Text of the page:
iPhone 4 and iOS vs. Android: desktop and cloud services
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Over the last decade, Apple has constructed a rich digital hub centered around iTunes, handling local device backup and the syncing, organizing, and management of user data (photos, email, calendars, contacts, notes, browser bookmarks), media services (music, audiobooks, TV shows, movies, videos, podcasts, iTunes U content), mobile apps, and the iOS itself.
This is unique among smartphone platforms (including Google's Android), all of which rely upon mobile carriers to deliver "over the air" software updates to their devices, and also rely upon such "cloud services" to provide device and data backup, media streaming and sales, online app and ebook stores, and push messaging services, including email and calendar events.
Apple began adding cloud access (a shorthand term for Internet services that don't require a middleman PC) in 2007 with the WiFi iTunes Store, then extended its desktop-based .Mac cloud service to iPhone users in 2008 with the renamed MobileMe, which provides push messaging (mail, contacts, calendar and notes), remote device find/message/alarm/lock/wipe management features, and cloud storage of documents (iDisk) and media files (Gallery).
Apple also opened a device-based cloud version of the iTunes App Store, and most recently has extended iBook support to the iPhone as well. All of these cloud stores maintain sync with content purchased, backed up, and cataloged in the desktop iTunes on the Mac and PC.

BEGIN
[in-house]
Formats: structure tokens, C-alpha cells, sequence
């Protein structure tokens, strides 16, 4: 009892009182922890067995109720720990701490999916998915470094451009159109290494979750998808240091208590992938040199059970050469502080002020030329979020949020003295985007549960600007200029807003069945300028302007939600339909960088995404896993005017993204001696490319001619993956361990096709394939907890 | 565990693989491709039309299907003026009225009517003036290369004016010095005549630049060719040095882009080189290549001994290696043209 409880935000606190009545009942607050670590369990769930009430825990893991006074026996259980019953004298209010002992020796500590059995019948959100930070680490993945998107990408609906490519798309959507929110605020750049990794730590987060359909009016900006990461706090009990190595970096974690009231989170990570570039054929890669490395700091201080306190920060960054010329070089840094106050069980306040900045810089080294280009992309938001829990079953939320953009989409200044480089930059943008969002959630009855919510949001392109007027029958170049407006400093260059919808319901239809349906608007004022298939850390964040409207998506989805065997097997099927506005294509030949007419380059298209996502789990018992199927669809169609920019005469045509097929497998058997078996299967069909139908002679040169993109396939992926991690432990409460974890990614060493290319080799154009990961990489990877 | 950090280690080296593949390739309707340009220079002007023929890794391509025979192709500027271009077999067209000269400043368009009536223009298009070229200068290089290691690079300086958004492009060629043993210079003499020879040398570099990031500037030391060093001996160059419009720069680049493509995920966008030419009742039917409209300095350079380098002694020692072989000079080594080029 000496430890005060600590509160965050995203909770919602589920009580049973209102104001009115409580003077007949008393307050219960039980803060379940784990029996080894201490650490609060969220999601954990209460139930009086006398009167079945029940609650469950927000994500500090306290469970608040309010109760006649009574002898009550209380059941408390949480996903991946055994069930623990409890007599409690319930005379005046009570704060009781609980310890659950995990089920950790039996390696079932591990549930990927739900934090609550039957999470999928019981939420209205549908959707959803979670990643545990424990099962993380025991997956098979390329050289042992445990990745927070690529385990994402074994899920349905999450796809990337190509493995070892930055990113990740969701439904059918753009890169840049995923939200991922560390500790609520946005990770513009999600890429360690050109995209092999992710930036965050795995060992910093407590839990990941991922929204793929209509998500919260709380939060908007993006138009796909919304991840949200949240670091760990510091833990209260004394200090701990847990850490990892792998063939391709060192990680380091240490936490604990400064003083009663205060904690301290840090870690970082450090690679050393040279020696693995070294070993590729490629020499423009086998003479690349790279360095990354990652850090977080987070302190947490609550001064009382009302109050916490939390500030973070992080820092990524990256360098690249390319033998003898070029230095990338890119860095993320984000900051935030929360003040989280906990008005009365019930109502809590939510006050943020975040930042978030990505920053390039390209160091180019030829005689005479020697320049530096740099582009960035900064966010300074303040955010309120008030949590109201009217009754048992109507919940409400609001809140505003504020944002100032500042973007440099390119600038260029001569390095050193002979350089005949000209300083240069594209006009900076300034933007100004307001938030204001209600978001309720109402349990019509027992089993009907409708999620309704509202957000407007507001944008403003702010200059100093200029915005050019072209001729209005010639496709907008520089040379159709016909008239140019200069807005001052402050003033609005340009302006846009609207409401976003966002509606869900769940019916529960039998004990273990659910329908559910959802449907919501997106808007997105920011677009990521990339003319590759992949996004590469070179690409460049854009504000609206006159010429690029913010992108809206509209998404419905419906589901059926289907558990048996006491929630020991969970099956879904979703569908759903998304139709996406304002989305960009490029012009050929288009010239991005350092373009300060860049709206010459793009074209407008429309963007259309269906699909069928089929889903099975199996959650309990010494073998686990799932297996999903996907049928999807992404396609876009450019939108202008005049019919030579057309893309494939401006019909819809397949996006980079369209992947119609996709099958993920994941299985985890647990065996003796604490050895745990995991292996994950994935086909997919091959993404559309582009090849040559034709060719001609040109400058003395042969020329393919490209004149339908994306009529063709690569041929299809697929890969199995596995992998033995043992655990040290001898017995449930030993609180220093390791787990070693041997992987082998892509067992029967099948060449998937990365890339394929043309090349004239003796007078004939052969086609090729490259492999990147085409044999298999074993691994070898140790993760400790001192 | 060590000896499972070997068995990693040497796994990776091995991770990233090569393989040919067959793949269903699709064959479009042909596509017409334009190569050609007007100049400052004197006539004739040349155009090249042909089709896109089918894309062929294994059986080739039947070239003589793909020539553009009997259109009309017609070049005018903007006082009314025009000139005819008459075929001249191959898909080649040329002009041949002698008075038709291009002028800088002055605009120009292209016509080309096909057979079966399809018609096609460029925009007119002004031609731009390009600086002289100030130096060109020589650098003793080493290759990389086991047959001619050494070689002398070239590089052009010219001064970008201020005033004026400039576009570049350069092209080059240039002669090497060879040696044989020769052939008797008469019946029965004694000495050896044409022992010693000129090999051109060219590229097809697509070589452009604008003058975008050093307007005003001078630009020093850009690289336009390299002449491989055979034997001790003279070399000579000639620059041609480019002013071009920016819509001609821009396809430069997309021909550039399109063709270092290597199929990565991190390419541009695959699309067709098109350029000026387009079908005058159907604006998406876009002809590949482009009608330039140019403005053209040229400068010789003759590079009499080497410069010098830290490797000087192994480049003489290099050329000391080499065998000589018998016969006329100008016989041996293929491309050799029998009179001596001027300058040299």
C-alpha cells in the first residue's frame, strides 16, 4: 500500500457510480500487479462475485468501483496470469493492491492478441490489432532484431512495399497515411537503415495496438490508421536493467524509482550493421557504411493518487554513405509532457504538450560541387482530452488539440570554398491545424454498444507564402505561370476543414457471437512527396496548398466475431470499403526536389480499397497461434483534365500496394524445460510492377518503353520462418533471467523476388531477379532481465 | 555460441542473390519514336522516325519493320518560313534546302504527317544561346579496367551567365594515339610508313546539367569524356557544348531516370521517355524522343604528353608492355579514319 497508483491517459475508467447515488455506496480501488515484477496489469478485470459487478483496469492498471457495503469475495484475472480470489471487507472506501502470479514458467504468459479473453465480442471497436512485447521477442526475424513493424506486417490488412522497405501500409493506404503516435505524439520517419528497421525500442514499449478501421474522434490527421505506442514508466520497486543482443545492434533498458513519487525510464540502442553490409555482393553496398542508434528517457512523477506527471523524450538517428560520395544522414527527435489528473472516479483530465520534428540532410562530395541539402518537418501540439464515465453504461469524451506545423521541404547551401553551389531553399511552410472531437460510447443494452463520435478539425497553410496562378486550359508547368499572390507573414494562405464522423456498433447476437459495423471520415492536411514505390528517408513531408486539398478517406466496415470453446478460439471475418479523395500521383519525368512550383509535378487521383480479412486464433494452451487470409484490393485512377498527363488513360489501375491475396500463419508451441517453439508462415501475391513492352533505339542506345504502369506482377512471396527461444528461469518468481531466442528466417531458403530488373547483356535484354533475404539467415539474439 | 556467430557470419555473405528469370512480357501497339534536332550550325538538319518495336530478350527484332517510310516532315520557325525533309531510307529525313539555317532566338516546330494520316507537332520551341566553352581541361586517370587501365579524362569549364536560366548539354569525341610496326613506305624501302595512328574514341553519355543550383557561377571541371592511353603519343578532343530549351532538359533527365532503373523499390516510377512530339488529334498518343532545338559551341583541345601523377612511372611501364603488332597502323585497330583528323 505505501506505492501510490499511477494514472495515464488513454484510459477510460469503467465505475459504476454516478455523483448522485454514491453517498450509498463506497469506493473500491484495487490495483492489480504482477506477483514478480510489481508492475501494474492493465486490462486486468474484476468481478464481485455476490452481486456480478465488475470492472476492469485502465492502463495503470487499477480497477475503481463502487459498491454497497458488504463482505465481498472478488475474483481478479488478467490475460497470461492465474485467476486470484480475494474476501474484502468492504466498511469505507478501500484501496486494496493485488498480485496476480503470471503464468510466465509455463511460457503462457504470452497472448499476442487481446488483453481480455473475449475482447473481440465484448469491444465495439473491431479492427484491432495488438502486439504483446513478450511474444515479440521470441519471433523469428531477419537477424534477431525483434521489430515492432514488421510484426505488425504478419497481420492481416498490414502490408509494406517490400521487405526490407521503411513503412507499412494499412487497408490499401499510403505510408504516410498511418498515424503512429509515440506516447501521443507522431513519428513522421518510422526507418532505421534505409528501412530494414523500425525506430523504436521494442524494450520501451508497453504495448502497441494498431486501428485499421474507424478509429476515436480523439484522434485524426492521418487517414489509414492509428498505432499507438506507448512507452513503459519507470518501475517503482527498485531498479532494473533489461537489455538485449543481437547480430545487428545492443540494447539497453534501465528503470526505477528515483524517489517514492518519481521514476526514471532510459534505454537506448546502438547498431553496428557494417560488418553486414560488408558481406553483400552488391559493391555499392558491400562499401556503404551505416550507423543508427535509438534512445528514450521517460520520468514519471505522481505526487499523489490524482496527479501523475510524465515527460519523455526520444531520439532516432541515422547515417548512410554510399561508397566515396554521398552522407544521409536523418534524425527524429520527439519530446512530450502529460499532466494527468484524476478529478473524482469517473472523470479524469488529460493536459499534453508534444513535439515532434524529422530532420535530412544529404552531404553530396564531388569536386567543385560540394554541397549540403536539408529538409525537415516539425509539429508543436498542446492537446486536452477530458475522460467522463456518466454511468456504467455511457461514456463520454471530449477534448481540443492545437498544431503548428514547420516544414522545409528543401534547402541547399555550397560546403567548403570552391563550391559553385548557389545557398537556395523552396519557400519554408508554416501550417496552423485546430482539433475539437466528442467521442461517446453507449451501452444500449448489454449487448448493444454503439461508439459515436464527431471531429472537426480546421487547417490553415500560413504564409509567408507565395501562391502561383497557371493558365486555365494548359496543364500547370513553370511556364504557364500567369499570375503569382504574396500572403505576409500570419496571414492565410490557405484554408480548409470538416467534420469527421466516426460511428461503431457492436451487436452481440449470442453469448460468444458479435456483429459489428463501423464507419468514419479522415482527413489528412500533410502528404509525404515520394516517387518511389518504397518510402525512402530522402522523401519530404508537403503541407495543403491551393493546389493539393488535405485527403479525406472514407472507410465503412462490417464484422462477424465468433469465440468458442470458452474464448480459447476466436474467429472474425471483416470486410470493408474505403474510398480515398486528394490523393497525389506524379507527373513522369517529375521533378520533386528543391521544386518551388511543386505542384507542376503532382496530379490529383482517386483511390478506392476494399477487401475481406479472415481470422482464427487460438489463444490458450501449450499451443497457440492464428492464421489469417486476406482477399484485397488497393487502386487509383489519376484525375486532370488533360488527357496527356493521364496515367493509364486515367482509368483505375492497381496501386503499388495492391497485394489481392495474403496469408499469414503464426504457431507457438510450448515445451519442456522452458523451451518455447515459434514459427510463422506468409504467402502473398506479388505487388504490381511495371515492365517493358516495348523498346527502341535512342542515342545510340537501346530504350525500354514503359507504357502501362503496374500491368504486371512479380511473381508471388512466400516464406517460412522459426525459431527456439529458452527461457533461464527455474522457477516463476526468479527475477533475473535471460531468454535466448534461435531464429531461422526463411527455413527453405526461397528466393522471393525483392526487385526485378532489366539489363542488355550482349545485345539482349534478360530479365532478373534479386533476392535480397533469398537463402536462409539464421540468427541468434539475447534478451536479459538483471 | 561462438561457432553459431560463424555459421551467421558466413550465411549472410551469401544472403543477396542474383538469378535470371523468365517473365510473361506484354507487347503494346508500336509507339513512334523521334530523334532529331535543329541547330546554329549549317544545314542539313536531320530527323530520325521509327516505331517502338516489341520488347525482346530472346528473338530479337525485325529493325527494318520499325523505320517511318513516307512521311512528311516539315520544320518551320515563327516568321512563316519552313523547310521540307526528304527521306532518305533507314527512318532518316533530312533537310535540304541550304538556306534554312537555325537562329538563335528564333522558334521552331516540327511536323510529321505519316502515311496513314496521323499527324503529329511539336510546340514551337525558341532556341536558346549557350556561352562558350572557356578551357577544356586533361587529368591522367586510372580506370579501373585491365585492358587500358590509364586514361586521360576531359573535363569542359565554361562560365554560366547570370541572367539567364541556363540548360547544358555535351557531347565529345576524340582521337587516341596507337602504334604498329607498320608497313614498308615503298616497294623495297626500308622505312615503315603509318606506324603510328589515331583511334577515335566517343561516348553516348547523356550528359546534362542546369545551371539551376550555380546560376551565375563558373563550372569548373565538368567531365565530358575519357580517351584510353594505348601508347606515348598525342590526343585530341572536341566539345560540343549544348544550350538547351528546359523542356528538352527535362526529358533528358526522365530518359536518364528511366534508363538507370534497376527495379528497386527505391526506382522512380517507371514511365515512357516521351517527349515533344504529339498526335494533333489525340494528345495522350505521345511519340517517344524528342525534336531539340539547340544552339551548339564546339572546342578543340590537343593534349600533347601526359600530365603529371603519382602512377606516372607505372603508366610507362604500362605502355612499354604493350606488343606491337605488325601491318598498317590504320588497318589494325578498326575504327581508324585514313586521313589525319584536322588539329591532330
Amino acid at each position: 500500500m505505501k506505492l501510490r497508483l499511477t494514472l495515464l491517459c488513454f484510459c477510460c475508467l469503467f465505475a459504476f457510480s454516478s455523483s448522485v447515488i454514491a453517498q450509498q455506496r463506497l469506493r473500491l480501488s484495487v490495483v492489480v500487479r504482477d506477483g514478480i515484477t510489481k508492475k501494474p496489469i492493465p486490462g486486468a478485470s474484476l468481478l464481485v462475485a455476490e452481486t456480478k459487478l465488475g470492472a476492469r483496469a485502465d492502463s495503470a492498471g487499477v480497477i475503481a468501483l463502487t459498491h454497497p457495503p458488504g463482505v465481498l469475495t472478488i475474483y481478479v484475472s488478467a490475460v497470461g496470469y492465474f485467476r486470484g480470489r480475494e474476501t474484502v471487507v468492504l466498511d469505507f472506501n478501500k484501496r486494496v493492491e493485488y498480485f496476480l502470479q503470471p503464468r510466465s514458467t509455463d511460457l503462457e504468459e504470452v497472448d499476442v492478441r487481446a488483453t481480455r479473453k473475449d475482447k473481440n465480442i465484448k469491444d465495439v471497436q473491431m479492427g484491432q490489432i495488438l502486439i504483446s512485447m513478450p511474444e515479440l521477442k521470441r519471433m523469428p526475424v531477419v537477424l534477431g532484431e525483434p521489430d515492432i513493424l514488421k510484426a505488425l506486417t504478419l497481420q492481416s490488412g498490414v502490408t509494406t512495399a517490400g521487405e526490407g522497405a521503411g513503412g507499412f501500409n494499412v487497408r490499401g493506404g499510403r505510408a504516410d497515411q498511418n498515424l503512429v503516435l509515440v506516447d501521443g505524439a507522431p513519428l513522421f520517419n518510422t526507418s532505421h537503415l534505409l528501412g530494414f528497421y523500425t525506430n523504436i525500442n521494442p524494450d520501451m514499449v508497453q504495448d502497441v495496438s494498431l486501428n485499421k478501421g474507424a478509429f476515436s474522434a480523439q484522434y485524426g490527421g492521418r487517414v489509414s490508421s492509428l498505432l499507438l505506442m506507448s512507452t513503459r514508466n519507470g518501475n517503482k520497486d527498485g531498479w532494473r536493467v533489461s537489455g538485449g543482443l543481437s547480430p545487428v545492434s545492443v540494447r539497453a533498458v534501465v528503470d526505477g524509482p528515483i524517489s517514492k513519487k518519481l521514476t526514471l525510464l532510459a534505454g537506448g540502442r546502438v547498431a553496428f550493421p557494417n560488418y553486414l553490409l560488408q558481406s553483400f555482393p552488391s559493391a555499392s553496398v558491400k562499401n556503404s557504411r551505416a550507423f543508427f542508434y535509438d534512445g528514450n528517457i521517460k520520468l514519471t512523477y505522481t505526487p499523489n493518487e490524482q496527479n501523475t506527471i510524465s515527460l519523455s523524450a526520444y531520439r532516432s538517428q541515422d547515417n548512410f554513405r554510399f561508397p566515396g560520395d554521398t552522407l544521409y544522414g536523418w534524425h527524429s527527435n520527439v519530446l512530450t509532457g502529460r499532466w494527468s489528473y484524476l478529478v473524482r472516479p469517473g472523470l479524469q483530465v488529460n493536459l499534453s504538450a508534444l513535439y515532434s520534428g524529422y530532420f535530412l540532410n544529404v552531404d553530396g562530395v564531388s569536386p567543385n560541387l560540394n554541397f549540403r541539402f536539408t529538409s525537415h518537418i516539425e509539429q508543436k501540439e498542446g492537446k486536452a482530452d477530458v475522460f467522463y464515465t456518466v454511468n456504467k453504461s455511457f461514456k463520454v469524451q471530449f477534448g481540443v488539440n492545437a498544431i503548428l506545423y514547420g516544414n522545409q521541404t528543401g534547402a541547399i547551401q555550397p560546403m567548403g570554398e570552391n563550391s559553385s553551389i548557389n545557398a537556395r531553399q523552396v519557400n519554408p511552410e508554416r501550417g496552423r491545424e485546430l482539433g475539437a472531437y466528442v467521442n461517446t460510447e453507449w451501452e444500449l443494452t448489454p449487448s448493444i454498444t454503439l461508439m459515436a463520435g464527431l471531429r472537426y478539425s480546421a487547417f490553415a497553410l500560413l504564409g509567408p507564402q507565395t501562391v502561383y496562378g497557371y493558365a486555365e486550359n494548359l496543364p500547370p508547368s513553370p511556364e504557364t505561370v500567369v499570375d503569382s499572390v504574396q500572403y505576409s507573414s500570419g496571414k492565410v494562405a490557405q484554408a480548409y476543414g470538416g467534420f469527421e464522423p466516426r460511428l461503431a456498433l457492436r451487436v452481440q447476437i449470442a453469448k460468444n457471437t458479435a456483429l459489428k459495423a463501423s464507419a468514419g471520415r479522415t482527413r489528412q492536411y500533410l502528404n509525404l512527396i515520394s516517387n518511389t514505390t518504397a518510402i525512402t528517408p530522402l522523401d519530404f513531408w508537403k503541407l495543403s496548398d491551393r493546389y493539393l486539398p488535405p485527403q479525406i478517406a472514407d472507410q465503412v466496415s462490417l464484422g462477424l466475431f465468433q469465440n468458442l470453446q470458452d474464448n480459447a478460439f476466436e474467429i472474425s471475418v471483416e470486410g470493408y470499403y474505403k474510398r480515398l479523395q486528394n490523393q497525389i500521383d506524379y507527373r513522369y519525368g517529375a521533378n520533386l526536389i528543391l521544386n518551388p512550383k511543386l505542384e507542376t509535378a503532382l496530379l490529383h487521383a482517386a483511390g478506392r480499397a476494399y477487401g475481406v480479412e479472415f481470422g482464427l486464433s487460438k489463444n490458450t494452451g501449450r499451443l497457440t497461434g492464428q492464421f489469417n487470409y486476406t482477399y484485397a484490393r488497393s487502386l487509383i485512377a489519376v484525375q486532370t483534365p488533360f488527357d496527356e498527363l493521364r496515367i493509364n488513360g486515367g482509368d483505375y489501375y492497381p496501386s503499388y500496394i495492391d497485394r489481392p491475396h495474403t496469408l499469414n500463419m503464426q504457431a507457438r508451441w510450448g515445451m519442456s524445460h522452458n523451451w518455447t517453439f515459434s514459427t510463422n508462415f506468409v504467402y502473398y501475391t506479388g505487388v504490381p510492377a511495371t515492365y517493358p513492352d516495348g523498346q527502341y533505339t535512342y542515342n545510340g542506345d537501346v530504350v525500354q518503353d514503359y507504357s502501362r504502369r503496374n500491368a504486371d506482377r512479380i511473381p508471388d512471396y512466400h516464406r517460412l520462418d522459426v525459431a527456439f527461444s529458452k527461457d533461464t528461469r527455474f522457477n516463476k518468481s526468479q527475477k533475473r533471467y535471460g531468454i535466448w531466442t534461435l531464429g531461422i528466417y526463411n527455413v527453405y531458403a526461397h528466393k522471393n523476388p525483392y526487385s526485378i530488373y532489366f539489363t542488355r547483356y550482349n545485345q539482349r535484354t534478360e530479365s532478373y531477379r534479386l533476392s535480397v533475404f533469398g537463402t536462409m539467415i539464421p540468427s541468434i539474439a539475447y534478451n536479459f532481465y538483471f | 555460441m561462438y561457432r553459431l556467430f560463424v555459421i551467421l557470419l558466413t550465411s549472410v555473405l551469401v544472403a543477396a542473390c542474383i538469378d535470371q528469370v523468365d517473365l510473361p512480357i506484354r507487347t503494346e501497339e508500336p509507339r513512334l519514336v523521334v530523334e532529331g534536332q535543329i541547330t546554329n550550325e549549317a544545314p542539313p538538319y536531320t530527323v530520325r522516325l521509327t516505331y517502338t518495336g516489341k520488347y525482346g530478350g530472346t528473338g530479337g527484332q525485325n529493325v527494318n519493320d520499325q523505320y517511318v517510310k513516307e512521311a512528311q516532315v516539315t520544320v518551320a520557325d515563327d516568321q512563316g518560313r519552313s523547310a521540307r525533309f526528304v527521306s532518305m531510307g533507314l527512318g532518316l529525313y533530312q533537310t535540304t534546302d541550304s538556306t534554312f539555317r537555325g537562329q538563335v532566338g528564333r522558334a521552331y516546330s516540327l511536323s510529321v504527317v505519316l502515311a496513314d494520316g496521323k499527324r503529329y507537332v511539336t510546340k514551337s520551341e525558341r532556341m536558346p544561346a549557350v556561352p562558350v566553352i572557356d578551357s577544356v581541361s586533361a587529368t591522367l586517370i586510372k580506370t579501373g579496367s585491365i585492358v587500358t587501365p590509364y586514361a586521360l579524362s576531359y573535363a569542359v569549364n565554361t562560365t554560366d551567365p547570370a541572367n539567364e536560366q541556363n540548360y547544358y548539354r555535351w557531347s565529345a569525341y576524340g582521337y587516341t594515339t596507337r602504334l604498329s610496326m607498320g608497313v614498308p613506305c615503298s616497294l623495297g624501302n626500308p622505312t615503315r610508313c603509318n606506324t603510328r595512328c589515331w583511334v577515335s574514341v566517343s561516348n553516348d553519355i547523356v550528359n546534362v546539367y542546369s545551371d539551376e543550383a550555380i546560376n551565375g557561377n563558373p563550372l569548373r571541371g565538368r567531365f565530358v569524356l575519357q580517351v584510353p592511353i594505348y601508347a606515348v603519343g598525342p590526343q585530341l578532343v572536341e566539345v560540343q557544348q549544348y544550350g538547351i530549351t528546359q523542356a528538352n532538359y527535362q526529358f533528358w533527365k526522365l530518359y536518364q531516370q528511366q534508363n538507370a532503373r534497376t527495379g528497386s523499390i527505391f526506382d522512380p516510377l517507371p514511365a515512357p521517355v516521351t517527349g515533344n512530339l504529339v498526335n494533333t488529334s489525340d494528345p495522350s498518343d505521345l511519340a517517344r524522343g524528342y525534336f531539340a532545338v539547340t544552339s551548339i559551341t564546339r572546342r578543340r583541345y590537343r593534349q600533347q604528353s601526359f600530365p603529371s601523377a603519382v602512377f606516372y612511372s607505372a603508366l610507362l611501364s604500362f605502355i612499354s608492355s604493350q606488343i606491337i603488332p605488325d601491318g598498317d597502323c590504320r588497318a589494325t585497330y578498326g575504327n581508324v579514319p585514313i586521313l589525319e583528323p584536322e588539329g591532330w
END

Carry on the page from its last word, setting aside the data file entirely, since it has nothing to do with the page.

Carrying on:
Google's Android platform is designed to be entirely cloud based; there's no equivalent to an iTunes desktop app from the company, although the third party DoubleTwist serves as a partial alternative, providing desktop access to Google's Android Market, Amazon's media store, and a podcast library. DoubleTwist is also available for a variety of other devices that lack an iTunes of their own, including RIM's BlackBerry, HP's Palm Pre, and Sony's PSP.
Other third party Android offerings also bridge the gaps in Android's out of the box experience, such as Amazon's Kindle app, which provides an online ebook store, and Missing Sync, which offers to sync music, videos, podcasts, ringtones, photos, contacts, calendars, and bookmarks.